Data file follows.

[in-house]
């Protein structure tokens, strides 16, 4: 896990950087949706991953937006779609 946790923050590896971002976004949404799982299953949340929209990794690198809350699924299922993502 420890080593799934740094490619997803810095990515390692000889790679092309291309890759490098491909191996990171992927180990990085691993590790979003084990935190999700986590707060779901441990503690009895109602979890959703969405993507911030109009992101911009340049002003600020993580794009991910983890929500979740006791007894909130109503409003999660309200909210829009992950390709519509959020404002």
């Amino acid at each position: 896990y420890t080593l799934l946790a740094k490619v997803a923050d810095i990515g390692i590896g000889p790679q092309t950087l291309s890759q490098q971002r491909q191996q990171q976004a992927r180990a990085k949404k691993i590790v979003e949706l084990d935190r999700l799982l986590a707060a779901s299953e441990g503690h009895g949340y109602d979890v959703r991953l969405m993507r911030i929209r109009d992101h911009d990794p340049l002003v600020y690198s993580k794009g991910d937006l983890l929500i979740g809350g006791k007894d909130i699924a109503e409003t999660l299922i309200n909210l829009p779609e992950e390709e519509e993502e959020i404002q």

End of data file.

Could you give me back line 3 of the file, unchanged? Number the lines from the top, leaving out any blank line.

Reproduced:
């Amino acid at each position: 896990y420890t080593l799934l946790a740094k490619v997803a923050d810095i990515g390692i590896g000889p790679q092309t950087l291309s890759q490098q971002r491909q191996q990171q976004a992927r180990a990085k949404k691993i590790v979003e949706l084990d935190r999700l799982l986590a707060a779901s299953e441990g503690h009895g949340y109602d979890v959703r991953l969405m993507r911030i929209r109009d992101h911009d990794p340049l002003v600020y690198s993580k794009g991910d937006l983890l929500i979740g809350g006791k007894d909130i699924a109503e409003t999660l299922i309200n909210l829009p779609e992950e390709e519509e993502e959020i404002q």